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Visit this site to learn about the adventures of a bunch of rednecks devoted to canoeing the rivers, swamps, and sloughs of the area. You will meet those who view trips as a fun undertaking rather than a demonstration of paddling skills. You will not find a political agenda. The group includes some tree huggers and others who hold Rachel Carson responsible for many thousands of African malaria deaths. There is wide range of humanity represented. Those who would save the world are welcomed but that is not the point of the group.

 

Nine Hardy Souls Explore St. Joe Peninsula

Port St. Joe, FL--Generally the trips taken by the Fellow Travelers involve freshwater streams and swamps.  Some trips taken in March have turned into frigid challenges.  On March 10 nine Fellow Travelers did something unusual by canoeing the saltwater bay at St. Joe Peninsula State Park. 

Donald May and Charlie Stines loaded themselves into the Suburban Profane about 6:25 AM and arrived at Paula Allen’s spread in Thomasville a little after 7:00.  Paula was ready to go, and Margie Massey was there with rookie Jeanne  (pronounced Jeanine) Hewetson and Margie’s springer spaniel.  Margie, Jeanne and the dog rode separately.

Everyone arrived at Art and Janice’s home about eight.  Greg Baker and John Williams came there.  Janice served everyone fresh fruit and fresh doughnuts.  After a bit of socializing three vehicles departed Tallahassee for the trip.

It was an easy drive.  There was a St. Patrick’s Day Parade in Crawfordville and a Normandy Invasion Celebration in Carabelle, but no one stopped to join the festivities.  Margie stopped to entrust the springer spaniel to her daughter, Rhett,  just where the SR 30 leaves US 98 to go to the state park.

Upon arrival the gang found out that it was necessary to have reservations for the primitive camping.  After a little talking the park officials took our $40 and allowed us to camp.  After everyone took advantage of the comfort stations it was time to load the canoes and start humping.  Art and Janice took the Penobscot 17 (Gunn boat), John and Paula took the Canadienne, Donald and Greg took Greg’s Spirit II, Margie and Jeanne took the Mohawk (the Kyle Weeks boat), and Charlie soloed the Penobscot 16.

It was a beautiful day for paddling.  The temperature was in the low seventies and there was a gentle breeze--of course, it was a headwind.  There were a lot of birds, especially pelicans which Donald confused with penguins, but the real entertainment was watching several dolphins cavorting near the canoes.

There was a long lunch break around 1:00.  Since no one was in a hurry the gang sat in the folding chairs and enjoyed the sunshine on the beach.   After staying there a while it was more canoeing down the bay.  The water in the bay was shallow even though put-in was at near high tide.  It was possible to see fish, jellyfish, and stingrays in the water.  The water color was an emerald green.

Around 3:45 the first paddlers spotted an abandoned boat.  It was nearly at the end of the peninsula and marked what looked like a good camping spot.  Everyone began scouting the shore for tent sites.  Camping is not allowed on the beach itself.  Art and Janice were lagging behind but finally Janice came into sight soloing the canoe.  Shelfer had got out a bit early and walked into the area just about the time Janice arrived.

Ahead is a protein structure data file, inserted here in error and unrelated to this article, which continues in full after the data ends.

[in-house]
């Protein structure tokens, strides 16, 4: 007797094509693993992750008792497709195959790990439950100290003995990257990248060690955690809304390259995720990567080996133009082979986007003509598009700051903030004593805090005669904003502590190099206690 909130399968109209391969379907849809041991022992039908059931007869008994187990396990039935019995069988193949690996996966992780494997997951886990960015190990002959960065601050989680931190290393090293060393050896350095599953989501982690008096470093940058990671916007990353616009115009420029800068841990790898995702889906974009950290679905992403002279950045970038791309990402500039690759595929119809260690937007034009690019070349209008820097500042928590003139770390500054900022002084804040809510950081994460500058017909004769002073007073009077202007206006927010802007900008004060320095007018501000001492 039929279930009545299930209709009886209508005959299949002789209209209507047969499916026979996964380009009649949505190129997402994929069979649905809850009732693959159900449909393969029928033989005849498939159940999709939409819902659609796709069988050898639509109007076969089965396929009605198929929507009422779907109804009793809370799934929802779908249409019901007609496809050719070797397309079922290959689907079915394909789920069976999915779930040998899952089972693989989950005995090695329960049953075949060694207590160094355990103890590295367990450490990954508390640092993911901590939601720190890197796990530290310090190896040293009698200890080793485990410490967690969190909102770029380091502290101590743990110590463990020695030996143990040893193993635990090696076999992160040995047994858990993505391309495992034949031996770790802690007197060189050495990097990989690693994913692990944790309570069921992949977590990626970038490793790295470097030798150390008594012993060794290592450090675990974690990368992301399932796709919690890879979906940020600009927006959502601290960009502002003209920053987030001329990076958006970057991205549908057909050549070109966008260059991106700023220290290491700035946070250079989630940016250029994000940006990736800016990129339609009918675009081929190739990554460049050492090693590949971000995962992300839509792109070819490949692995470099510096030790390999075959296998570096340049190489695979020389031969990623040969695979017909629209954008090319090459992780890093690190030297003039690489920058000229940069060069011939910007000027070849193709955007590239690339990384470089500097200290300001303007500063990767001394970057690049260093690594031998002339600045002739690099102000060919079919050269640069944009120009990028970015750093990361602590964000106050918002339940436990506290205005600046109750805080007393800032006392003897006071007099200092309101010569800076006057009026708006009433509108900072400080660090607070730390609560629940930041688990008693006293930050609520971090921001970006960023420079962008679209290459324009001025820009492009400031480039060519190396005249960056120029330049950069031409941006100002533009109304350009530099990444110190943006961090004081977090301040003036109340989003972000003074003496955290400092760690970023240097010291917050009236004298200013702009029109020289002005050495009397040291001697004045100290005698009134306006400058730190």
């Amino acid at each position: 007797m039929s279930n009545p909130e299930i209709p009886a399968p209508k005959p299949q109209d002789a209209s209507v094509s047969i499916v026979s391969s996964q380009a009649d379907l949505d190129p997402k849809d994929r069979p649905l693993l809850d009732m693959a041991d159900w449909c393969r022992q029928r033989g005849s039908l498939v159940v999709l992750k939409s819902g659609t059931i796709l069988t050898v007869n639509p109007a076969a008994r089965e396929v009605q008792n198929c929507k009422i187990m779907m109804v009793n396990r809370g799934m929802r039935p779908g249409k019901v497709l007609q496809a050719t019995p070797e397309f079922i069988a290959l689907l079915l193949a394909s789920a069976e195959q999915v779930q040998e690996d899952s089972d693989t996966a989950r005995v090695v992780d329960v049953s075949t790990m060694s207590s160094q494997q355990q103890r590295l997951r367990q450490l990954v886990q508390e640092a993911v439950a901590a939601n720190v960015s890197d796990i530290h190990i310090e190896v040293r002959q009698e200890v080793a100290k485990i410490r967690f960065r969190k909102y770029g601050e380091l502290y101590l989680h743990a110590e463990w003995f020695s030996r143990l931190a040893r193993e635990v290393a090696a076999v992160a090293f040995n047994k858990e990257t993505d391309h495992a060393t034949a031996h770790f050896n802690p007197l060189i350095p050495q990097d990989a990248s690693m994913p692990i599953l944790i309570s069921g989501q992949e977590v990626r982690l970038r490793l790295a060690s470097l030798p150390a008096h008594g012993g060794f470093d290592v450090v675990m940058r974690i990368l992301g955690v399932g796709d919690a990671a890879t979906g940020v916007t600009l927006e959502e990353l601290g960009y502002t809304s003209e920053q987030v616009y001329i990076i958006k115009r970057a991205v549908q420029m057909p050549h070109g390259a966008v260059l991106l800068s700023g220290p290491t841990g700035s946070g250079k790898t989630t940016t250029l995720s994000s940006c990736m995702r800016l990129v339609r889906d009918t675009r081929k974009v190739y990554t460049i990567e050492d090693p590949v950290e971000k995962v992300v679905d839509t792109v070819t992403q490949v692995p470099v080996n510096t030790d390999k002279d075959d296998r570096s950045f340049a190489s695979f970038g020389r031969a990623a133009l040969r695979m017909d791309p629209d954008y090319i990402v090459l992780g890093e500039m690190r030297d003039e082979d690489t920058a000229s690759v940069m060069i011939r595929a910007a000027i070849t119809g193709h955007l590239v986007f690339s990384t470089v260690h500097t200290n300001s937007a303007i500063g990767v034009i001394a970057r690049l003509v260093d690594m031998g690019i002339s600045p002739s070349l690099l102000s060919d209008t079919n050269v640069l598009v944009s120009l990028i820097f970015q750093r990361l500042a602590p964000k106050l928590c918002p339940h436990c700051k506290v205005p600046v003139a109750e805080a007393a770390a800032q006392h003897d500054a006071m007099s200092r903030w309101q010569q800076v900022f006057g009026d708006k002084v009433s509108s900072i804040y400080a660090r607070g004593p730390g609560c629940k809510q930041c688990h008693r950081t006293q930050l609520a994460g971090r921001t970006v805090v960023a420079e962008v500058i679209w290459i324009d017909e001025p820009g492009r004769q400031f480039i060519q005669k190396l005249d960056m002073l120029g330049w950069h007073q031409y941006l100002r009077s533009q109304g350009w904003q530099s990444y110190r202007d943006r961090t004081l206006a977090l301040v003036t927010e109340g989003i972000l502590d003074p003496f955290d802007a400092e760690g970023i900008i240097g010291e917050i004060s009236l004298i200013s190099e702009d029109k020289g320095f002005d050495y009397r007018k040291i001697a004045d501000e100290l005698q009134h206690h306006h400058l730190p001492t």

After pitching the tents the nine gathered on the beach to brave gnats and wait for Art to cook his chicken perleau.  It is a chicken and rice dinner and was quite tasty.  Supper was enhanced by a grand salad Margie prepared and by some sweet grapefruit slices and other fresh fruit she provided.  Art even had supper done by 6:00 and it was eaten in the daylight.

Once supper was devoured the campers went to the tent area.  Art took the canoe out into the bay to wash the pot and fell in.  His GPS was probably the real casualty.  Several gathered firewood and John built a fine fire.  It did produce some black smoke due to the burning of plastic plates and the pine wood.  The rules say no campfires but they also say to build fires on the inside of the peninsula and to clean up the ashes.  The gnats were not a problem around the fire.  It was the night of the advent of daylight savings time and everyone stayed up rather late swapping lies.  John went for an extended walk and the others began to worry that he was lost, but he finally came back.

No one noticed missing an hour of sleep with the time change.  Charlie arose and had Greg’s Dunkin’ Donut coffee made and got to watch the sunrise as a bonus.  He also prepared a breakfast of sausage, grits, and eggs which was supplemented by Margie’s fresh fruit.  It was a cool morning and jackets were welcome.

Once the dishes were washed the canoeists played around.  Gathering around the abandoned boat brought ideas of Survivor and questions about who would be voted off first and who would survive.  Finally, it was time to paddle back to the put-in.  There was some swapping of paddlers as Margie joined Greg and Jeanne joined Donald.

It was a bracing paddle against the wind.  Again, there were dolphin playing, mullet jumping, and birds fishing.  Greg and Margie arrived back at the park around 1:30, followed by Charlie and then by Jeanne and Donald.  After loading those canoes, the trailer was taken to Eagle Landing to save Art, Janice, Paula, and John a bit of paddling.

Once the canoes were loaded it was time to leave.  Everyone except Greg stopped at Boss Oyster in Apalachicola for a real good seafood meal.  After that, it was back home.

 

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